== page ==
I’ll admit it. I hate riding in the wind. In the upright position of a mountain bike your torso becomes a sail and sometimes, no matter how hard you pedal, you don’t seem to make any forward progress. Worse yet, yesterday witnessed that weather anomaly that remains a mystery; the multi-direction wind. Normally, unless you ride out in a perfect circle, you will face one general direction going out and the opposite coming back in. Yesterday, the wind managed to track me and blow against me both ways every time I came out of the trees into the open. If the Wind ever establishes a facebook page, I will not be a fan.
Despite it all, it’s hard to beat a ride, isn’t it?
Fall in the Rockies
It was a fine Indian summer day for a ride, the kind of day that Colorado is known for. The leaves that hadn’t been killed by last week’s snow were still showing some color, even green in a few cases, and their brilliance was accentuated by the deep azure of the cloudless sky. The trails were dry and beckoning and the tunes were cranked. Usually, the music gives way to my thoughts and the thrill of the ride but this day, I thought I would track the soundtrack as the miles passed under my tires. I noted that my first climb was accompanied by Logue and the Banshee’s “Johnny Jump Up”, a rousing Irish number that demanded a sing-along.
Well, what climbs up must come down and I did…hard! My brief miscalculation and crash had the sounds of Sunny Sweeney singing “East Texas Pines” ringing in my ears on the way to the ground. A little dusting off, a draw to clean the dirt out of my Camelbak hose, and a quick bunny hop over some downed limbs and it was back to snaking-through-the-woods time followed by yet another climb. The perfect hammering song in “Lights Out”, the UFO classic done by Pat Travers cranked up as I cranked the pedals and rode up and out of the river basin. ‘Lights out, lights out in London…’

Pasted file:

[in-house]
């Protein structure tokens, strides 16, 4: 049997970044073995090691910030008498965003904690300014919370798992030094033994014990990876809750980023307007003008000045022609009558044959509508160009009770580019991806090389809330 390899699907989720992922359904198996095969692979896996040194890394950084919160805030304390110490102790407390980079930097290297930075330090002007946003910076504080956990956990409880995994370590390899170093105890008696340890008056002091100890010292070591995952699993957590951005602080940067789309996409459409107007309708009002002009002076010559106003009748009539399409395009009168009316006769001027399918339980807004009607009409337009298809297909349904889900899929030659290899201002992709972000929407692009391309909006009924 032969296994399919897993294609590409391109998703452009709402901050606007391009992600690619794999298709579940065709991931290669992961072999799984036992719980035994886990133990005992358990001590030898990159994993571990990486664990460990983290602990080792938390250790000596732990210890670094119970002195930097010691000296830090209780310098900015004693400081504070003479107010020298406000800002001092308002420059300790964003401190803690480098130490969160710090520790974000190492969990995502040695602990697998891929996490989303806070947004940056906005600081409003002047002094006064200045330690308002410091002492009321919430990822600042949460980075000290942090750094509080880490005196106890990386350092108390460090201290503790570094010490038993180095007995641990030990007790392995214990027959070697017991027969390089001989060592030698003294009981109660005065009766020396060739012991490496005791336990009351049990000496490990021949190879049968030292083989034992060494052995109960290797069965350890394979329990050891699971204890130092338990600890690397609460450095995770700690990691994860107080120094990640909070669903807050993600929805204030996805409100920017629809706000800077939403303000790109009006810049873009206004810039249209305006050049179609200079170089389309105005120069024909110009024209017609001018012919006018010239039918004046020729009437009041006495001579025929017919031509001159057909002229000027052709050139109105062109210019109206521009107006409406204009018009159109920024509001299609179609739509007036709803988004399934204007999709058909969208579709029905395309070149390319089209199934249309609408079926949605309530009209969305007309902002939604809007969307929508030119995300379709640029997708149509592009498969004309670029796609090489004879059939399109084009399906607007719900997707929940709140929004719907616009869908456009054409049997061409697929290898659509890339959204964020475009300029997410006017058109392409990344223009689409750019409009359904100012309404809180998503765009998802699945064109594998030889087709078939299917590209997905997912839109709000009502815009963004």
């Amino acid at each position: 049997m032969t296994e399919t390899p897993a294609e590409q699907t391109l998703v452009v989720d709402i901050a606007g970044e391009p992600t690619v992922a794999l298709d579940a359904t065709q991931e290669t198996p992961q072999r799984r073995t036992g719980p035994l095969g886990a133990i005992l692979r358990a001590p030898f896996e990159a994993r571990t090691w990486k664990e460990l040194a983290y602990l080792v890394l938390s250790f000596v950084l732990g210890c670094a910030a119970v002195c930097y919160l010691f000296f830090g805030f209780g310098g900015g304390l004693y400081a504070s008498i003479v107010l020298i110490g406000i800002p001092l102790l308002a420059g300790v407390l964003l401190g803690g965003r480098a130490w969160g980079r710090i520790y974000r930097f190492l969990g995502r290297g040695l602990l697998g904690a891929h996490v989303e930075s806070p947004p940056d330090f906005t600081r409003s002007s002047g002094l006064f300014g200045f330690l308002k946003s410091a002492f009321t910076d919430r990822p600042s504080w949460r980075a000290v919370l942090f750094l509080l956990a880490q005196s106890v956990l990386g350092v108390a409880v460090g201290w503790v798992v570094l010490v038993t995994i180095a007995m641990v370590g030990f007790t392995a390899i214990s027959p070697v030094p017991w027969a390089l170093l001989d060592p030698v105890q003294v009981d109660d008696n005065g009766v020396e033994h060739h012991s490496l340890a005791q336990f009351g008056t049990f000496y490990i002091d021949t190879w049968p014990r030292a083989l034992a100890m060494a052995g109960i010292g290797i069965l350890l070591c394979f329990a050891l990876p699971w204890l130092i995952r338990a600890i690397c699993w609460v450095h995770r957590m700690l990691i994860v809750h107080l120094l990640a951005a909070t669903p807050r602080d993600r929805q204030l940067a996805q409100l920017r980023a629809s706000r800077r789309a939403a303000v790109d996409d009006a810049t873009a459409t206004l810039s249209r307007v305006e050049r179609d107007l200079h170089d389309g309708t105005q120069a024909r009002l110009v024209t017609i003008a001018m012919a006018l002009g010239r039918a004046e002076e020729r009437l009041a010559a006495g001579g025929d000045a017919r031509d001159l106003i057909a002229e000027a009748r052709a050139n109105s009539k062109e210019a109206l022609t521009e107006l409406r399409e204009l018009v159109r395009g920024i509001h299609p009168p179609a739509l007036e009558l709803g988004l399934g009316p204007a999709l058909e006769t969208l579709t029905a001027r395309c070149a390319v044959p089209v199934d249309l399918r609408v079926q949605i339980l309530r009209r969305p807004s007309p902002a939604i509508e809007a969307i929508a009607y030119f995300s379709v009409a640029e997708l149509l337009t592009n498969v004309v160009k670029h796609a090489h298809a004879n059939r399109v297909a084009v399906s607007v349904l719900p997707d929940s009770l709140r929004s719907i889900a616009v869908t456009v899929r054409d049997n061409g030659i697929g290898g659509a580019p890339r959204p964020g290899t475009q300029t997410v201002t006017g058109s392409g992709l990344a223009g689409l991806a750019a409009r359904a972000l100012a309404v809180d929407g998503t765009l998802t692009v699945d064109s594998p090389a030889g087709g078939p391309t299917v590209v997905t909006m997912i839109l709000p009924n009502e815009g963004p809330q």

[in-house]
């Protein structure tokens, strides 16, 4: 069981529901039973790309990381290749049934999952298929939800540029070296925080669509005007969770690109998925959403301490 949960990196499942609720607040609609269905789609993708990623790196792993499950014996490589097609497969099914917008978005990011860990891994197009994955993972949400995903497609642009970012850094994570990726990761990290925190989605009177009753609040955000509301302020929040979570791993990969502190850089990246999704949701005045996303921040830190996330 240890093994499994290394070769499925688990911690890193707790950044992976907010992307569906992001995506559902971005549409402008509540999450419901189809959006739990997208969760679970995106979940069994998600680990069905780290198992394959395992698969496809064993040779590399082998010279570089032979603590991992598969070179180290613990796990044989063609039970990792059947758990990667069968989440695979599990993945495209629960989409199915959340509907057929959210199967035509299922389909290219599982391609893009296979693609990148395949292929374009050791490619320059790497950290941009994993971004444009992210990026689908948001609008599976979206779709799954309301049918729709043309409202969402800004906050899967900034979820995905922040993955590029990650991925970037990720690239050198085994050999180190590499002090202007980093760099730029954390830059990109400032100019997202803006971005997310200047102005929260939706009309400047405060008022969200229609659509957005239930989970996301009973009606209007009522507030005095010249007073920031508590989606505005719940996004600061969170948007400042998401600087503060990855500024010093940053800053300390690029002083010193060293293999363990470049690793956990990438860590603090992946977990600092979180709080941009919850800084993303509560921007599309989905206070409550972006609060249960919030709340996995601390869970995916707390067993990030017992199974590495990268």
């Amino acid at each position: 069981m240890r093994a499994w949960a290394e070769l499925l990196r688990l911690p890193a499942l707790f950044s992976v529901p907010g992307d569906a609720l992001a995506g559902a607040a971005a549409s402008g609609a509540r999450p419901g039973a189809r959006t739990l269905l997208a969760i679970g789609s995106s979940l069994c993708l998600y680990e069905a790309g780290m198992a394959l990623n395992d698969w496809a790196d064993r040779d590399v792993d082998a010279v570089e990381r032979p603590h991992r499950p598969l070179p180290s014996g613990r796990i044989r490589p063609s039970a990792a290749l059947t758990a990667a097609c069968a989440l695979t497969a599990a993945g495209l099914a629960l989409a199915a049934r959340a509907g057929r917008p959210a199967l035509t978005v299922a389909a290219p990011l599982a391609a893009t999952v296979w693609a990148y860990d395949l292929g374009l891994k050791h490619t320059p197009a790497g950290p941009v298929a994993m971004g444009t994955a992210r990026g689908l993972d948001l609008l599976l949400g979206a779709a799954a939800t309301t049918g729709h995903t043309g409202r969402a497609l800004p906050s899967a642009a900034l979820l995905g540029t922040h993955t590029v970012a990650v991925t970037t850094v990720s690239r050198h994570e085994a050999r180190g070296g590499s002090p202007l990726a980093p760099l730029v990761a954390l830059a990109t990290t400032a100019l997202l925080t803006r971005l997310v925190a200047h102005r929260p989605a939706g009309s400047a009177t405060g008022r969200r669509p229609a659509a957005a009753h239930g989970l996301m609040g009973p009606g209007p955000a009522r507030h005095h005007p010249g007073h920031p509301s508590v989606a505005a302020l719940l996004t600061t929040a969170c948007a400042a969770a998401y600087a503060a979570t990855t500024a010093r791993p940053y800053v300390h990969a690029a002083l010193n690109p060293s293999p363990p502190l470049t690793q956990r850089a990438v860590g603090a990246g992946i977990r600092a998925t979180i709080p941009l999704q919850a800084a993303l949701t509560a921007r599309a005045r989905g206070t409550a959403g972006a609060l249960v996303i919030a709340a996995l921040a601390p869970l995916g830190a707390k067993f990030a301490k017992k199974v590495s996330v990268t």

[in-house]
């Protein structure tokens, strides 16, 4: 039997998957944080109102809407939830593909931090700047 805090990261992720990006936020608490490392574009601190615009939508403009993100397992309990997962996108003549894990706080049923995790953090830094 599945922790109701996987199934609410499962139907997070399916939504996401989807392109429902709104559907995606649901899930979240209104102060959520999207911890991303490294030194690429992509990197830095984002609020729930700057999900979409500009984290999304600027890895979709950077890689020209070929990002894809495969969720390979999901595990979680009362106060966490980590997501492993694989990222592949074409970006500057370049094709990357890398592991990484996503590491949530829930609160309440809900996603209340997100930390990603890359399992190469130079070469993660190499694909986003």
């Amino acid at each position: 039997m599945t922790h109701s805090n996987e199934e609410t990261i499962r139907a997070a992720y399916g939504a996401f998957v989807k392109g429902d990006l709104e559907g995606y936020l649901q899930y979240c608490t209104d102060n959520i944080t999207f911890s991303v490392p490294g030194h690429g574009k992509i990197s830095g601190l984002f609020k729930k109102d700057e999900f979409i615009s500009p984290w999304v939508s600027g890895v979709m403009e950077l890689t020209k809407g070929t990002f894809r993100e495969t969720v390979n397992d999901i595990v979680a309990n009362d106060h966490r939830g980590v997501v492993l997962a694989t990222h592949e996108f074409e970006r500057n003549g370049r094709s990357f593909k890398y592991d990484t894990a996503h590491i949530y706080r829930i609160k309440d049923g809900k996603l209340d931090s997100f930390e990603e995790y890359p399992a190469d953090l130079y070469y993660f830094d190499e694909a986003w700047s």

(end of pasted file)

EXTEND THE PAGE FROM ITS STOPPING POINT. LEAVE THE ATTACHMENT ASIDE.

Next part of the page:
A little Marley is just the thing to catch your breath and the mellow sounds of “Satisfy My Soul” fit perfectly with the sunshine and gentle ups and downs that preceded the third climb. While another mellow tune might have fit blasting across the meadow a little better, I can never turn down Anti Flag singing “The Bright Lights of America”. It probably cut my time by half! Discuss amongst yourselves: how random is the random play mechanism in your MP3 player?
One more climb and then turn for home. The last climb was a workout to the one-two punch (should I even admit this?) of Bon Jovi and Simple Plan. Jon contributed “You Give Love a Bad Name” and the Cannucks roared back with “You Don’t Mean Anything”.
The last couple of miles back home are pretty mellow and always a good time just to listen to the tunes and turn the pedals. Bob was back as I made the turn for home and I imagine a few saw me sing along with “I Shot the Sheriff”. As I hit the lake, Me First and the Gimme Gimmes pumped up the pace with their version of “Hava Nagila”. Why don’t people keep their dogs on a leash? Finally, back on the streets toward the house the fantastic closing song of Casting Crown’s Lifesong album came on for a perfect ending to a great fall ride. Come along next time?